Invasive Species - The Acrobat Ant
Date: 11th July 2018
Categories: Research, Industry News
The Acrobat Ant, Crematogaster scutellaris: New reports of UK colonies
The introduction of non-native invasive species into new geographical regions has the potential for serious impacts on public health, agriculture, natural ecosystems or property. The last few years have seen the much-publicised arrival in the UK of the Asian Hornet (Vespa velutina), the Tiger mosquito (Aedes albopictus) and the Invasive Garden Ant (Lasius neglectus), all of which, for different reasons, are of serious concern. There are of course many more introduced species which are already well established in the UK such as the Oak Processionary moth, the spotted wing fruit fly (Drosophila suzukii) and the Emerald Ash Borer, that have considerable public health or economic impact.
Pest controllers should therefore be on the lookout for any pest that ‘looks a bit different’, whether in terms of appearance or behaviour. Early detection of invasive species allows the possibility of eradication, before they become too widespread.
The Barrettine insect identification service is a free service offered to Barrettine customers and has been in operation for well over a decade. The team of technical experts identify insects to species level and the database of insects and location allows rapid assessment of the status and technical support with the corresponding control measures.
In late 2017 and early 2018, the Barrettine insect identification service received samples of unusual ants; one from North London and the other from the West Midlands. The insect samples were identified, and it was clear that this was a species that had not been seen in the UK for decades, and therefore needed further investigation. Both sites where the insects were sampled from were visited in May 2018, and the locations were surveyed as far as was possible. Samples were collected, identified, and positively identified as Crematogaster scutellaris, sometimes called Acrobat ants. As outlined below, the ant colonies had more than 1000 workers, one had overwintered in an unheated building, and every indication was that these colonies were well-established.
Table 1: The UK Crematogaster colonies
BACKGROUND ON CREMATOGASTER
Most Crematogaster species occur in the tropics and live in trees. However, C. scutellaris is a common ant in Mediterranean Europe, occurring in Spain, France, Italy and northwards into Austria and southern Germany. The Acrobat ant has also been occasionally reported in northern Germany and in the Netherlands (Boer and Vierbergen 2008), and there are even old reports of them in the UK, associated with warehouses of imported natural cork (Collingwood 1979).
In the wild, the ant constructs nests in tree trunks, logs, stumps and under bark. The nests contain a single queen, and the workers may number up to several thousand. When they occur in buildings, the nests are often reported among roof timbers. They feed on honeydew (produced by sap-feeding insects), other insects, and sometimes on carrion. Natural dispersion is through nuptial flights, similar to our native garden ants.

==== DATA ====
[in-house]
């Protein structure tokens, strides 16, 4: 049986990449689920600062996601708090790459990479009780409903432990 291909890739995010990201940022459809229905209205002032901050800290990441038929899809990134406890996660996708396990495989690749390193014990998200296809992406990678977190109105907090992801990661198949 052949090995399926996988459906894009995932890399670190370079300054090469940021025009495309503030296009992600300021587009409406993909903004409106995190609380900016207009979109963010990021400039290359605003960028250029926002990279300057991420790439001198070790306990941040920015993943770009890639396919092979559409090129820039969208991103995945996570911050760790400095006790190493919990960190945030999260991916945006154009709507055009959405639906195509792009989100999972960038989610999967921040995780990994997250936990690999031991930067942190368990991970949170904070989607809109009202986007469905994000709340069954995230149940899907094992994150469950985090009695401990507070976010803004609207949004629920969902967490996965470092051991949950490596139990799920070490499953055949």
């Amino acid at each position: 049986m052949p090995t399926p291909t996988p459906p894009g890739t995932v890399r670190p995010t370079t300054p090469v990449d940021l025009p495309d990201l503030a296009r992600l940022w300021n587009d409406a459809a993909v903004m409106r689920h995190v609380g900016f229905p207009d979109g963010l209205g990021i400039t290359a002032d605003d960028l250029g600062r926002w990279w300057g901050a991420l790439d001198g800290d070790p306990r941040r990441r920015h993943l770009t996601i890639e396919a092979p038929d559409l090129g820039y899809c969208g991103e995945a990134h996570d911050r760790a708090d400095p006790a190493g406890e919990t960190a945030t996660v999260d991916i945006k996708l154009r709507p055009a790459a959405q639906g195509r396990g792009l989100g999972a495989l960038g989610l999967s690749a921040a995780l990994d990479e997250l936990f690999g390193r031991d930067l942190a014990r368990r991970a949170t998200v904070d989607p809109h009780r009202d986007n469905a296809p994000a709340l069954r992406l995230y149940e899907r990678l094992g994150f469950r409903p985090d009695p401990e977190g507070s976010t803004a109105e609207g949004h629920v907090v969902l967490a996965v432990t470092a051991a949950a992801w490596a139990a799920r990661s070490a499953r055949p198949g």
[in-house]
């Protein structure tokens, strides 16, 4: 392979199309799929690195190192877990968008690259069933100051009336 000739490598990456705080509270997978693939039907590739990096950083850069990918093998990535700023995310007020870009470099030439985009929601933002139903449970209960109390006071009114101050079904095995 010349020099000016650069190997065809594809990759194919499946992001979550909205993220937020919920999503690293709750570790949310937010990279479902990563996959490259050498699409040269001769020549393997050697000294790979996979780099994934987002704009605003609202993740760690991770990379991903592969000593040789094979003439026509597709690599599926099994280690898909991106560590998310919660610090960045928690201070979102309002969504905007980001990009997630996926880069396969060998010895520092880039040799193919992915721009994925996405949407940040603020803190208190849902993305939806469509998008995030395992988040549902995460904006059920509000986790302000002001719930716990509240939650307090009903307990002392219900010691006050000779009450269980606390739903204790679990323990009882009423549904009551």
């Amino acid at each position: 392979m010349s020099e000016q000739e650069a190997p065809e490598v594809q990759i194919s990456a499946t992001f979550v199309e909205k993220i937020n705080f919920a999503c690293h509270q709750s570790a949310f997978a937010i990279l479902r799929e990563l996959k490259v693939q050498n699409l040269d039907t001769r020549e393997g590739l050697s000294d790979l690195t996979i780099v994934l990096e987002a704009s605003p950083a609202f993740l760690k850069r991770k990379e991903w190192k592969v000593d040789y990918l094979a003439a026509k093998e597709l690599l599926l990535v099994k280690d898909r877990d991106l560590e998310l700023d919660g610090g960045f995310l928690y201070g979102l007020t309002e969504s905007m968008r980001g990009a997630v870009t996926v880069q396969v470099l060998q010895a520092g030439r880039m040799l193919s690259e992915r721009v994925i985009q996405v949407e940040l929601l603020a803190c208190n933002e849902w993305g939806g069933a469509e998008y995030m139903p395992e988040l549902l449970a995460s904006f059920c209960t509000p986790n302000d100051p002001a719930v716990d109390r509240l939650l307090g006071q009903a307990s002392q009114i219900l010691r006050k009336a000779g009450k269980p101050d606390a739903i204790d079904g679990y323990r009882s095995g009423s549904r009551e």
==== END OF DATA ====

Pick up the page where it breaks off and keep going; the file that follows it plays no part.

The UK climate and ecology is of course very different from this ant’s normal Mediterranean habitat, so it is not yet clear what impact, if any, it will have. However it certainly has the ability to build nests within the structure of buildings, and for the numbers of workers to reach hundreds and possibly thousands, so this alone is a concern.
Reports from overseas indicate that this ant is a vigorous competitor with other ant species, and in some habitats may even out-compete the invasive Argentine ant. The impact status on the UK native species remains to be seen.
Crematogaster also feeds on carrion, and has been known to attack bird chicks in nests, so there are potential wider ecological impacts.
Unlike the Invasive Garden Ant and the Pharaohs Ant, the queens of this species have a nuptial flight, so dispersion can be quite rapid and over considerable distances.
As with most other ant species, it is likely that a thorough treatment with a residual insecticide (carbamate or pyrethroid) will kill many worker ants, but may not reach the nest. A treatment with insecticide bait is likely to be more effective, as the worker ants will take the insecticide back to the nest where it will also eliminate the queen and larvae.
Tests of the effectiveness of different baits against this ant species in Germany (Kleinlogel and Felke, 2012), showed that Maxforce Quantum, a product available in the UK to Professional Pest Control Operators, was the most palatable of the products tested.
IDENTIFYING C. SCUTELLARIS
Crematogaster is quite distinctive and is not difficult to distinguish from other UK ants. Table 2 summarises the key features.
Table 2: Key features of C. scutellaris
Vigilance is the one of the most important parts of any campaign against invasive species. Pest controllers finding an ant that fits the description in Table 2 (or indeed any other insect pest that just ‘looks a bit different’), are strongly advised to confirm the insects identity by sending the sample to Barrettine insect identification service. Contact the Barrettine Environmental Health team at: firstname.lastname@example.org or 0117 967 2222.
Boer, P. Vierbergen, B. 2008. Exotic ants in The Netherlands (Hymenoptera: Formicidae) Entomologische Berichten 68(4): 121-129.
Collingwood C.A. 1979. The Formicidae (Hymenoptera) of Fennoscandia and Denmark. Fauna Entomologica Scandinavica 8, 7-156.
Kleinlogel, B., Felke, M. 2012. Auf den Passenden Köder kommt es an. Deutsche Schädlingsbekämpfer, 9, 10-13.
We are very grateful to Mr. Lee Clarke, Pest Free Solutions, for finding the W. Midlands colony, and arranging access to the site.
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